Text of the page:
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Syndemics Prevention Network
4770 Buford Hwy, NE
MS K-67
Atlanta, GA 30341-3717



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Wikipedia Entry for SyndemicLink to nonfederal Web site
As the compendium of knowledge on diseases has advanced it has become increasingly clear that diseases do not usually exist in isolation from other diseases and health conditions, that synergistic disease interactions are of considerable importance to disease course and consequence, and that the social conditions of disease sufferers are critical to understanding the clustering and spread of disease, its expression in signs and symptoms, and its health impact at the individual and population levels.

Hygeia's Constellation: Navigating Health Futures in a Dynamic and Democratic World
This report examines how public health work is transforming and reorienting in the context of contemporary challenges. It concentrates on several linked innovations in thinking and action, set against historical examples and current trends. With those directions in mind, it then considers the pragmatic work that we must now do, as citizens of a pluralistic and increasingly fast-moving world, to assure safer, healthier conditions for ourselves and for generations to come.
Milstein B. Syndemics Prevention Network, CDC. 2008.

AJPH Theme Issue on Systems Thinking and Modeling
The American Journal of Public Health (AJPH), in collaboration with the National Cancer Institute and the Centers for Disease Control and Prevention, published a collection of papers demonstrating how the principles and techniques of systems thinking and modeling can be used effectively and ethically by public health professionals.  Leischow S, Milstein B, guest editors.  American Journal of Public Health 2006;96(3)

NIH/CDC Symposia Series on Systems Science and Health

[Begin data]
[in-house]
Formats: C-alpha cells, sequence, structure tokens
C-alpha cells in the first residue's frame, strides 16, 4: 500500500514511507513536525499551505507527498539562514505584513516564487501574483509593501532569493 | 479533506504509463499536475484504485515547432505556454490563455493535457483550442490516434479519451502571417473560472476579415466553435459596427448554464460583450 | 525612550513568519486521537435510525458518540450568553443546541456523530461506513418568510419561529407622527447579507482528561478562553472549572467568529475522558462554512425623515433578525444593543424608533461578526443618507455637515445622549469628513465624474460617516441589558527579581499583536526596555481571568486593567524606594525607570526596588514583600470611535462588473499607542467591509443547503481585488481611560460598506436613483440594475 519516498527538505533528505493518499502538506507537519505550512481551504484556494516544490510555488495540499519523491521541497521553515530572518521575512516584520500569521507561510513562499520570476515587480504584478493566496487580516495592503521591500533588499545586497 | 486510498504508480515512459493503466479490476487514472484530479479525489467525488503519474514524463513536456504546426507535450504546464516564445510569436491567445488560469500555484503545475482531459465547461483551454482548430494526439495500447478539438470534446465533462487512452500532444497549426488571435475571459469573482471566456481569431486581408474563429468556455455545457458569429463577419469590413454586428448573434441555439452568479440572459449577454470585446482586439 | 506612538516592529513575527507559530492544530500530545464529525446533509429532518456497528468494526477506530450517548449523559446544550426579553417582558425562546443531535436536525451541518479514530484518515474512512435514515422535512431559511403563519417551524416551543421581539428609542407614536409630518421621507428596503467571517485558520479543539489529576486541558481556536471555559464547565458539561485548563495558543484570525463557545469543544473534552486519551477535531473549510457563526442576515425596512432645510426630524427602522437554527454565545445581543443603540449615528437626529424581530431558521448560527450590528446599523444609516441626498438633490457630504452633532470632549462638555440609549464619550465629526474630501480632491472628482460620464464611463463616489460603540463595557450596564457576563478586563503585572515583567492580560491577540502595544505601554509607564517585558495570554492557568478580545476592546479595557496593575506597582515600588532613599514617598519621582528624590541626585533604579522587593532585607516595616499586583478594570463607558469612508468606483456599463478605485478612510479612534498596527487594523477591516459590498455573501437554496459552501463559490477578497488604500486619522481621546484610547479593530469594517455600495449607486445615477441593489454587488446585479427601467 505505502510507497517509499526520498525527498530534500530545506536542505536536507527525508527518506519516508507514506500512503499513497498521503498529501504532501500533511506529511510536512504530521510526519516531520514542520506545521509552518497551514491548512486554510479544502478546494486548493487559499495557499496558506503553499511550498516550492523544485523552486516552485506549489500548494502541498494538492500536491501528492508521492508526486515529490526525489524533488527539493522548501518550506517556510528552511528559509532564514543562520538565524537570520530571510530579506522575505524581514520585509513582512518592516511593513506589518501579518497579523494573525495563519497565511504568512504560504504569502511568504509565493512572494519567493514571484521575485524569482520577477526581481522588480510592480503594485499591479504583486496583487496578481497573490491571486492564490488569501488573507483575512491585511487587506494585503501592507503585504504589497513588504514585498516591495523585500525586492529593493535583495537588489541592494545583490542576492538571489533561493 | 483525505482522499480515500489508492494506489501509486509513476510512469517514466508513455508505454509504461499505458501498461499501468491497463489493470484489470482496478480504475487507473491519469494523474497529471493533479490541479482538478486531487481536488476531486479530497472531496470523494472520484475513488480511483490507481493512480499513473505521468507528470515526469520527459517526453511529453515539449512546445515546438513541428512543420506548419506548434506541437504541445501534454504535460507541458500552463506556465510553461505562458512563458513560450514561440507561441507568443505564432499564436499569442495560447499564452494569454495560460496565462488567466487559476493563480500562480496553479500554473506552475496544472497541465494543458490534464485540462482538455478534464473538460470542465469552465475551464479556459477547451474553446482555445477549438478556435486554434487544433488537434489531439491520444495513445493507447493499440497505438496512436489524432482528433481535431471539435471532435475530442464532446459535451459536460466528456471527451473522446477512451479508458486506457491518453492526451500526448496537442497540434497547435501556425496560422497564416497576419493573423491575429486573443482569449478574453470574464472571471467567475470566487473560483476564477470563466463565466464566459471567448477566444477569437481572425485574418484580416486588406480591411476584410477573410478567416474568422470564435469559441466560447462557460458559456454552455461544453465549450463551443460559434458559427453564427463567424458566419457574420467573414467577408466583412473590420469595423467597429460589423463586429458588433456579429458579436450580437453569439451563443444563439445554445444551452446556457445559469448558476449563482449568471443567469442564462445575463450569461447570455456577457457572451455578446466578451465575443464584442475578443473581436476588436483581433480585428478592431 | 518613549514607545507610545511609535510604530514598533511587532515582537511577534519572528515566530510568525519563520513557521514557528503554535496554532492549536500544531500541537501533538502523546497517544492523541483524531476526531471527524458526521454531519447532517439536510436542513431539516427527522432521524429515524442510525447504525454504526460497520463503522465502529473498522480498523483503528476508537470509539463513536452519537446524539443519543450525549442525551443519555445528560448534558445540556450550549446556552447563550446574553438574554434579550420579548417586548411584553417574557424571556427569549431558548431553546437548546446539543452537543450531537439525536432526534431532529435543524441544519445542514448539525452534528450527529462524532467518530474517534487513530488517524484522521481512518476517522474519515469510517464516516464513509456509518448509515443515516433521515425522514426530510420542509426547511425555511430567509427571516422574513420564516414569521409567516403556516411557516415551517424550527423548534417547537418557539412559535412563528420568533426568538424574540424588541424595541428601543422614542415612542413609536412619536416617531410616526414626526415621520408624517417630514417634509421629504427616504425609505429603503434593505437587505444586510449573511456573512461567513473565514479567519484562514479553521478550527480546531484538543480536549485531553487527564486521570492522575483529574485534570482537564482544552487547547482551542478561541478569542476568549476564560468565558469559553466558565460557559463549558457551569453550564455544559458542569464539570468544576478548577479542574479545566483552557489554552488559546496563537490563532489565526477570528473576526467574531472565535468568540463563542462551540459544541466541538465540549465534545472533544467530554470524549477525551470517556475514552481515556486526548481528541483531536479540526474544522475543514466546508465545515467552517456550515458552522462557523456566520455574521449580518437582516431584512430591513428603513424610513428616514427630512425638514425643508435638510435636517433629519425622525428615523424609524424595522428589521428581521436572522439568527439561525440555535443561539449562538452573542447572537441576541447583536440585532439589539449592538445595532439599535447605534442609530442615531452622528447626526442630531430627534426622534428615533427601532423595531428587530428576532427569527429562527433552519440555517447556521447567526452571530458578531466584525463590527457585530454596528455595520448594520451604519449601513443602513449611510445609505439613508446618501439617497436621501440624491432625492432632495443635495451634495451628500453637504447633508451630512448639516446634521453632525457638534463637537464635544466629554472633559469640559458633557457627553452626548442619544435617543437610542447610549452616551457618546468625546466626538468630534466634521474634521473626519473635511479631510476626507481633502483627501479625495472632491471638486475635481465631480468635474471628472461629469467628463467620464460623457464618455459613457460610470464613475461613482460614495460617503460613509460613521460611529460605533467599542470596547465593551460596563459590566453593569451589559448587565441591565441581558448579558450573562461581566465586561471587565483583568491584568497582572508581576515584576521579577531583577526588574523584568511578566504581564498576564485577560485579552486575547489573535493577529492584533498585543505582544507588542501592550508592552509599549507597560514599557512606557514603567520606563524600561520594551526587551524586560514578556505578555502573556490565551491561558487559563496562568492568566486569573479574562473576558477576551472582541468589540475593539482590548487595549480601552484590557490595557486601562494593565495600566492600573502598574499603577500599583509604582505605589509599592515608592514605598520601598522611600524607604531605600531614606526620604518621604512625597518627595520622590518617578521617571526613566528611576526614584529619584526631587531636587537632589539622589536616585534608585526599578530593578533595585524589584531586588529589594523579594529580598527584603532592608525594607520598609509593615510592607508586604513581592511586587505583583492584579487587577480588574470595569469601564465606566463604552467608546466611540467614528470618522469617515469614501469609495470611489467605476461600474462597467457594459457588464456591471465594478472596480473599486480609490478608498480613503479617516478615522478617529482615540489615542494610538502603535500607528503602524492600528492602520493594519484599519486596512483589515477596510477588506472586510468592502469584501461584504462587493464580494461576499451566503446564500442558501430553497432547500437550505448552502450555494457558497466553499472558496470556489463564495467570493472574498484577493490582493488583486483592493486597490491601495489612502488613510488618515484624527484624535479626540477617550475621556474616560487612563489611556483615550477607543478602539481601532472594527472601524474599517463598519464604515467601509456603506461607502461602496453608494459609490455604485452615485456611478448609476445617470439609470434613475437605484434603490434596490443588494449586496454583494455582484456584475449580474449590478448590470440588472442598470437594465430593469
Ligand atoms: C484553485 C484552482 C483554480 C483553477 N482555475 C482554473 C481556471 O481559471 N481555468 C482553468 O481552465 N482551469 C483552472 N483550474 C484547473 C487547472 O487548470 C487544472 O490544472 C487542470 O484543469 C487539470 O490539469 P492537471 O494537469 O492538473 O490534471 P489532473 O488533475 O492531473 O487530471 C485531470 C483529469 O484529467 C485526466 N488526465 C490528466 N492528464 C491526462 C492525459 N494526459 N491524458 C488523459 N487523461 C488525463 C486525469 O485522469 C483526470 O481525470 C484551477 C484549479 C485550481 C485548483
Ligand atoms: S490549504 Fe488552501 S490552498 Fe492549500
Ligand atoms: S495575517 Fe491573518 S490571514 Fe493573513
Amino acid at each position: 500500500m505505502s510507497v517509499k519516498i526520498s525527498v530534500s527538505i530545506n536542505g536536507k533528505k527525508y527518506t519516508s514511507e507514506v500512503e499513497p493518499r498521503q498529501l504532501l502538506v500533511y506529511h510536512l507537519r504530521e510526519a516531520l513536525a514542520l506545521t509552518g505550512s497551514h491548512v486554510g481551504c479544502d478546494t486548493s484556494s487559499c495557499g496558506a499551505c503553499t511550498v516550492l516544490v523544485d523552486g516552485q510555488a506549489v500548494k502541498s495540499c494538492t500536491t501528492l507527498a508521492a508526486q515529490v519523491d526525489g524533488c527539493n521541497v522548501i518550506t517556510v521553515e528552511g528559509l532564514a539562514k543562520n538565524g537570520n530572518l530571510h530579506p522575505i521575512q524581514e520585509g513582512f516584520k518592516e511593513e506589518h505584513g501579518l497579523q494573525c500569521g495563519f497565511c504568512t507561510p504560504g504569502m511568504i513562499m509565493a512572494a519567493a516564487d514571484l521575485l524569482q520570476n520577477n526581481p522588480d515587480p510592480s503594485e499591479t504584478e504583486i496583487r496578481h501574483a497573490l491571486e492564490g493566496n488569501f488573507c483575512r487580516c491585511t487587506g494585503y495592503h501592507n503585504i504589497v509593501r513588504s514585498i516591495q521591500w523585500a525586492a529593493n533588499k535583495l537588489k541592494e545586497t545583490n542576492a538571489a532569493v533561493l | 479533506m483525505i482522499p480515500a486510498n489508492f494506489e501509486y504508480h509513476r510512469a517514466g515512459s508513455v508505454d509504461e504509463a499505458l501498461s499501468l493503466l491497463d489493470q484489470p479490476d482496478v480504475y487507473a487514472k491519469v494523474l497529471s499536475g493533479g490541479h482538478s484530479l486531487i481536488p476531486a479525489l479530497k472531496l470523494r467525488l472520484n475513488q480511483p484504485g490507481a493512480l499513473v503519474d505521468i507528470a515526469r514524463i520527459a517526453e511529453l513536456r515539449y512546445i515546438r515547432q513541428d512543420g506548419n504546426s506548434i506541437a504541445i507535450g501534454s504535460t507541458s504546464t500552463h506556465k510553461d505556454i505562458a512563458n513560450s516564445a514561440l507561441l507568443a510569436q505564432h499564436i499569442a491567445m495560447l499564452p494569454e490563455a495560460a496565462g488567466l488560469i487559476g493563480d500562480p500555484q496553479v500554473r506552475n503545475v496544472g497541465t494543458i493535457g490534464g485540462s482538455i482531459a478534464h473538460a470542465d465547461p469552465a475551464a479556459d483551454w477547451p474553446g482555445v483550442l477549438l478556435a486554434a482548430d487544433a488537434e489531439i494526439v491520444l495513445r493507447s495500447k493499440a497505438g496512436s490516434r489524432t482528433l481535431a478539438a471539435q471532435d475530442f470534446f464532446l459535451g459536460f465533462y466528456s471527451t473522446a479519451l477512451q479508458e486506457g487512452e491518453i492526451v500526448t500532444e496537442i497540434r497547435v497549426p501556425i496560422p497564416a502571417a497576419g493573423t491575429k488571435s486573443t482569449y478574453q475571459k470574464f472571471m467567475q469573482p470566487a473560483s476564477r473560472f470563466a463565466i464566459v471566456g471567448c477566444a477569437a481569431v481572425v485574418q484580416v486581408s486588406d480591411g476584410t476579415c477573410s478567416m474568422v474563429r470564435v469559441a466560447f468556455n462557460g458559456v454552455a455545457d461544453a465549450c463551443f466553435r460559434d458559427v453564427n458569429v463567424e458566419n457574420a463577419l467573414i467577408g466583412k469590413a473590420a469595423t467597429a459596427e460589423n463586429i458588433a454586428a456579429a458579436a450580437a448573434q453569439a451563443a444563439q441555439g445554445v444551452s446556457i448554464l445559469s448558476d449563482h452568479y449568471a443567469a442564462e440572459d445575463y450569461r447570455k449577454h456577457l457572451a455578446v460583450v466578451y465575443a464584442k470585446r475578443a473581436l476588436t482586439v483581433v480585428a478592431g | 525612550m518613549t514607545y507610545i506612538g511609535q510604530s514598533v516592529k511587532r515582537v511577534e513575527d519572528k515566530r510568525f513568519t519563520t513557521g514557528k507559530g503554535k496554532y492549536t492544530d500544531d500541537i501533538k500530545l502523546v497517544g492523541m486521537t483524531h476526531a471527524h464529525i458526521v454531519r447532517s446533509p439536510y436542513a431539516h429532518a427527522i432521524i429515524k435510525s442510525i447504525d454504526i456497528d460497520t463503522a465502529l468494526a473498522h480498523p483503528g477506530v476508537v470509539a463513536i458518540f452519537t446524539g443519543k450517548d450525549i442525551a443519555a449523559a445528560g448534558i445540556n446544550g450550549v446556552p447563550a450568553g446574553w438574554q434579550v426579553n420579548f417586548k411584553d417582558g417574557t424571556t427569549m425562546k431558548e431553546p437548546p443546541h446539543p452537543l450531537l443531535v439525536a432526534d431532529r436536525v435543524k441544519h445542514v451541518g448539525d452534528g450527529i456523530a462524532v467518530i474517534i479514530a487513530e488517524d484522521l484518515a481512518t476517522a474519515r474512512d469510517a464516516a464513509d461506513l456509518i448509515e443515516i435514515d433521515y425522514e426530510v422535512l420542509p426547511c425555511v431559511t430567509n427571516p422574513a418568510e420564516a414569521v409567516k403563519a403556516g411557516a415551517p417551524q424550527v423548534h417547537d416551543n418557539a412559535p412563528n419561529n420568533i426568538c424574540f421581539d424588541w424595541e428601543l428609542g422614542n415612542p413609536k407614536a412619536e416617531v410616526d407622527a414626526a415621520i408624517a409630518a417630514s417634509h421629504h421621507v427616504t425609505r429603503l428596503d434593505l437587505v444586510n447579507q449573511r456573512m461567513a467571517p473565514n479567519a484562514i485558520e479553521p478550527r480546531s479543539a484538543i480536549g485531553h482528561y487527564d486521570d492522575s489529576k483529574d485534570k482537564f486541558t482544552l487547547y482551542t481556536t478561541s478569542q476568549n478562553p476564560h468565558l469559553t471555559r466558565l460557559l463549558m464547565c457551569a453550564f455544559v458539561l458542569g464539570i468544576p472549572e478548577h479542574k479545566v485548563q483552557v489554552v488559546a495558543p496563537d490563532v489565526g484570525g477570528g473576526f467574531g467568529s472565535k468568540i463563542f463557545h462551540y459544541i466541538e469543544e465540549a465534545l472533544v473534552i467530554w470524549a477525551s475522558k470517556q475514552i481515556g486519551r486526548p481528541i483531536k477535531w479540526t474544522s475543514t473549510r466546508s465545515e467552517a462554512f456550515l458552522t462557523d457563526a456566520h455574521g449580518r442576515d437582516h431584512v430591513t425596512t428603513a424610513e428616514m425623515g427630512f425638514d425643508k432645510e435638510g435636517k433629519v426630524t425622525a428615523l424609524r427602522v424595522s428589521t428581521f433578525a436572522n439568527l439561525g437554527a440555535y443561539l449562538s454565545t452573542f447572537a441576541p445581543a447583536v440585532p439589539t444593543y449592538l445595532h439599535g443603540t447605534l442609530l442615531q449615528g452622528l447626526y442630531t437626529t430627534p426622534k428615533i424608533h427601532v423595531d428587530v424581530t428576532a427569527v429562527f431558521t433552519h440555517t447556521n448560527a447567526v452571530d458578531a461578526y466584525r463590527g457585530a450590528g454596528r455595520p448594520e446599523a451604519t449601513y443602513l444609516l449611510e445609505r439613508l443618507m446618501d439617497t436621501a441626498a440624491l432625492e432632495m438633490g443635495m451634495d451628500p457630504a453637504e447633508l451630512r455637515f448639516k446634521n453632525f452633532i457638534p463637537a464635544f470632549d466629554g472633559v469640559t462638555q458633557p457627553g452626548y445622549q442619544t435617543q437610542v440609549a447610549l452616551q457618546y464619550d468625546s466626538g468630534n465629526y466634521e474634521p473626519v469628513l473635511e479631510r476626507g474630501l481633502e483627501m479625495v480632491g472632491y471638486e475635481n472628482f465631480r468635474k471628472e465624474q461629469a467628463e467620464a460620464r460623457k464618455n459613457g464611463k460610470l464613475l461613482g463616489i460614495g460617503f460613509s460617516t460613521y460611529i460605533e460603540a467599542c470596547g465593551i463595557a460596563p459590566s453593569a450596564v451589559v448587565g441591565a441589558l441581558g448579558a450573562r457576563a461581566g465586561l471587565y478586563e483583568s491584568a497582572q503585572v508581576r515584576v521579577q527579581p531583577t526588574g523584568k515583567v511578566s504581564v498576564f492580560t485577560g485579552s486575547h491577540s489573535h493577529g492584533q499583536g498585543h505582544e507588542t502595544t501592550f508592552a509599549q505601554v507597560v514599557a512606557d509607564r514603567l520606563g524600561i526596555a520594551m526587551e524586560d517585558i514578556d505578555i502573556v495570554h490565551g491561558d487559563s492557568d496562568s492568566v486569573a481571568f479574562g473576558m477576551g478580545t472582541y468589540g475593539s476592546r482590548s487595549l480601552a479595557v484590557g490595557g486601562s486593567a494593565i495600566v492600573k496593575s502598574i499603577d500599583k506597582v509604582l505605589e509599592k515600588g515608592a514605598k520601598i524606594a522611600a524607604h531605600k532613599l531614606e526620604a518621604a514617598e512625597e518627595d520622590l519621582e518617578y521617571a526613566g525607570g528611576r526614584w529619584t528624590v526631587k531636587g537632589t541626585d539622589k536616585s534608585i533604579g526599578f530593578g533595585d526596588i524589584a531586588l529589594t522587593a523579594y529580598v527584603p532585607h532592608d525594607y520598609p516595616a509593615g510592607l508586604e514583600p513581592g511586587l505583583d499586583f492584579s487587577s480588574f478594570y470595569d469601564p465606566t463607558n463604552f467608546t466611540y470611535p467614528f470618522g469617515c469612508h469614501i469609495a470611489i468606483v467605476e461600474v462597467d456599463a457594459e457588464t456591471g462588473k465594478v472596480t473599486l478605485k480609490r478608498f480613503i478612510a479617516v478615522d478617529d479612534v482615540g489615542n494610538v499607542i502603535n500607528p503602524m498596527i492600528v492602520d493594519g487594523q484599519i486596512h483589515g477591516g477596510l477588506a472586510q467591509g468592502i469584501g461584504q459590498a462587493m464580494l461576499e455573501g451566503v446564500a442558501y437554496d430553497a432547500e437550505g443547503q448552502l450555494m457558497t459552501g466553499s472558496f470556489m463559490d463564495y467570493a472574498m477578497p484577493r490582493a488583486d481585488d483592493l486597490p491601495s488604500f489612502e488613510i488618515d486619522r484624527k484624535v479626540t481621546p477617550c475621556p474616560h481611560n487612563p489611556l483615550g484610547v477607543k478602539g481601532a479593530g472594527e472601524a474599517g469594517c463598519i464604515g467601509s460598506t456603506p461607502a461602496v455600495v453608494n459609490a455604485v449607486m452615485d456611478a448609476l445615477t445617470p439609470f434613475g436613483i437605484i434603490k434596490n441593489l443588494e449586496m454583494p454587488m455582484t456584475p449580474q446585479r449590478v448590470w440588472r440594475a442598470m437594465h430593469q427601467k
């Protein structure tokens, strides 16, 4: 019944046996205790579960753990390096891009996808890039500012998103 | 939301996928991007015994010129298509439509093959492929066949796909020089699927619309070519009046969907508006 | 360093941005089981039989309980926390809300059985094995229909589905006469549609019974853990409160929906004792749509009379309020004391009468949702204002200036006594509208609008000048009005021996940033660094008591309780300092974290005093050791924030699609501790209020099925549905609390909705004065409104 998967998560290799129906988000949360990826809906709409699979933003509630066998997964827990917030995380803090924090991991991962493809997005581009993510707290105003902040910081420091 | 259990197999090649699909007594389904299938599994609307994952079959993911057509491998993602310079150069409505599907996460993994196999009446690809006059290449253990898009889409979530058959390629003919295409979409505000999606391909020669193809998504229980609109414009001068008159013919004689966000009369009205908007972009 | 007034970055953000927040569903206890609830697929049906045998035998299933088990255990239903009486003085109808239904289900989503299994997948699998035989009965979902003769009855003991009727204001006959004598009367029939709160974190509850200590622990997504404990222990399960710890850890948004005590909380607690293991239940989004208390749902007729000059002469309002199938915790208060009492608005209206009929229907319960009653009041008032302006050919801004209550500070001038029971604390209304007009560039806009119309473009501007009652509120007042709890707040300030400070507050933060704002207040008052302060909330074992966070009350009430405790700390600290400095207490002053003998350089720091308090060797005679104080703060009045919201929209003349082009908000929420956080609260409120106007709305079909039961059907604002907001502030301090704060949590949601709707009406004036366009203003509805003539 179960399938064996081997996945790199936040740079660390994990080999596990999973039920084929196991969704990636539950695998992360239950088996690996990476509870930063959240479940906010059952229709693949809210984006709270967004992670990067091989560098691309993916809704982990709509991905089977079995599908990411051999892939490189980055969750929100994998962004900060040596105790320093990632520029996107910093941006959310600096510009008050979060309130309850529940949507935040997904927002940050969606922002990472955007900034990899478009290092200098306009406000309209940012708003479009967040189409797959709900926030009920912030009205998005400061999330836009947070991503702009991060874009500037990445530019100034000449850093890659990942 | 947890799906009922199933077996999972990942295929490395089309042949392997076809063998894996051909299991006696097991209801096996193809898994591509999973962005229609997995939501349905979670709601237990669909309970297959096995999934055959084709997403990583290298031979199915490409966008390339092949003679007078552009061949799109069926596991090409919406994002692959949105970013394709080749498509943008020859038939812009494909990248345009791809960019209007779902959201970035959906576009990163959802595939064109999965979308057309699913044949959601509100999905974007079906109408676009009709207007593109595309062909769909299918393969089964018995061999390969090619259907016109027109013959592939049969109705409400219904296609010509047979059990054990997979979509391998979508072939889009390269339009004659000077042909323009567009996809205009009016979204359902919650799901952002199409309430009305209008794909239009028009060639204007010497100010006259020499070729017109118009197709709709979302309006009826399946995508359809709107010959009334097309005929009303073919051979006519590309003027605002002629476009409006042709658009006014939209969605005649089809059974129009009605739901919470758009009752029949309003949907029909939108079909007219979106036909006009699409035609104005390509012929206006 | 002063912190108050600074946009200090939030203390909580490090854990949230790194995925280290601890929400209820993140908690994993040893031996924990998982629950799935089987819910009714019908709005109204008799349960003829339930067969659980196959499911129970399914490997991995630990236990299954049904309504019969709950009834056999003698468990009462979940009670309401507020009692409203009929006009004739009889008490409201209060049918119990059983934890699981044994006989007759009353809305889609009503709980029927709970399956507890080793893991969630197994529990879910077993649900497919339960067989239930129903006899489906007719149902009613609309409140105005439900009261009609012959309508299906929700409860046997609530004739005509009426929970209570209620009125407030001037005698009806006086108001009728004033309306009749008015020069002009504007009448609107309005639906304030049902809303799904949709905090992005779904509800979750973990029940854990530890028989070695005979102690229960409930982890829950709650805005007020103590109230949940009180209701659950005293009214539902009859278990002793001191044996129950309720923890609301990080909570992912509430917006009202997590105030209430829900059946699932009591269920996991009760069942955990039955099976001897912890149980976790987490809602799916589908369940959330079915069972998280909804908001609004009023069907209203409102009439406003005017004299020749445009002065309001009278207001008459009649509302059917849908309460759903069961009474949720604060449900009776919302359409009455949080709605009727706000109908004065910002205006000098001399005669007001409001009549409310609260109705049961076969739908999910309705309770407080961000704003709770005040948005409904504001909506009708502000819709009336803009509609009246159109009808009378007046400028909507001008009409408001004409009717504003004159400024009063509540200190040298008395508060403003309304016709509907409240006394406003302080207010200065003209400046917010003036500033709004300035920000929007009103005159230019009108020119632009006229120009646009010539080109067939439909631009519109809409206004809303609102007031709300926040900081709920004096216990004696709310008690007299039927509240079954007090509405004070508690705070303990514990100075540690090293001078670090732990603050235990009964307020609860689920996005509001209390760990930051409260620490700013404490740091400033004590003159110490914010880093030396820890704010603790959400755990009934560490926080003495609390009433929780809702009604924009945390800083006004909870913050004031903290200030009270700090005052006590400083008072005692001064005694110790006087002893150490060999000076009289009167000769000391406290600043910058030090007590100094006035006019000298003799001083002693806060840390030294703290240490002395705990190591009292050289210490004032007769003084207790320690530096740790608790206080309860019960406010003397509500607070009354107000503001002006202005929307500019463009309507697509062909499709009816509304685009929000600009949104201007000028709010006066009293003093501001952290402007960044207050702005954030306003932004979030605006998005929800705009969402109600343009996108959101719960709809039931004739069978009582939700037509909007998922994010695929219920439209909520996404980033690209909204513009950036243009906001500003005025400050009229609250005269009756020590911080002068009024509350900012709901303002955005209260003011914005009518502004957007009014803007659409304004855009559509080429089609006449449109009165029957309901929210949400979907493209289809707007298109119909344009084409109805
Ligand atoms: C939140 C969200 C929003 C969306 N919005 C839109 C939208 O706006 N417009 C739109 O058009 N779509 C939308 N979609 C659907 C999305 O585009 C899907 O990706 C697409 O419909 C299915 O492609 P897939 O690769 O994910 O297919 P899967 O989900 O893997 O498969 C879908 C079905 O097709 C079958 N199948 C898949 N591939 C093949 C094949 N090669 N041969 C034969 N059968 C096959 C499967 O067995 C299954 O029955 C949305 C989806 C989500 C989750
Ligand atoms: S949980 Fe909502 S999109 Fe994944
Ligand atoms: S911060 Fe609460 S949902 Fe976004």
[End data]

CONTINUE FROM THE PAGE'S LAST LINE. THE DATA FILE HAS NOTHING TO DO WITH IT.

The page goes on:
A four-part educational series featuring leaders in various areas of systems science and public health. The purposes are to (1) raise awareness of particularly promising methodologies; and (2) improve our collective understanding about how and when they may be used effectively by behavioral and social scientists (including researchers, policy analysts, planners/evaluators, grant reviewers, journal editors, and government officials).
NIH Office of Behavioral and Social Sciences Research and the CDC Syndemics Prevention Network, March--August, 2007)

Protecting Health: the New Research ImperativeLink to nonfederal Web site
To truly transform the current scientific enterprise and accelerate access to the information needed to protect the public, it is essential to create a future that addresses 4 key health protection research challenges: content, complexity, competencies, and capacity.
Gerberding J. Journal of the American Medical Association 2005;294(11):1403-1406.

Omics, Epidemics, Syndemics, Pandemics… Global Health Protection in the 21st Century  Powerpoint(PPT-3.45M)
Today′s science offers an integrated approach to emerging urgent threats, such as infectious disease or natural disasters, and ongoing urgent realities, such as obesity and heart disease. In the small world networks of the 21st century, public health is moving toward more connectivity, innovation, and collaboration to build strong networks to ensure healthy people in a healthy world.
Gerberding J.  Stanford University, 2007.

Health Protectionomics: A New Science of People, Policy, and PoliticsLink to nonfederal Web site
A macroscopic view of public health work, including a focus on syndemics, is increasingly important as a scientific foundation for protecting the public's health. 
Gerberding J. George Washington University, 2007.

Greater Than the Sum: Systems Thinking in Tobacco Control
This monograph describes key lessons from the first two years of the Initiative on the Study and Implementation of Systems (ISIS). The ISIS project, funded by the National Cancer Institute, was one of the first major coordinated efforts to explore the application of systems thinking approaches and methodologies to public health.  In a groundbreaking approach to tobacco control, this report gives those in tobacco control and in public health a new approach and a set of methodologies to achieve further change.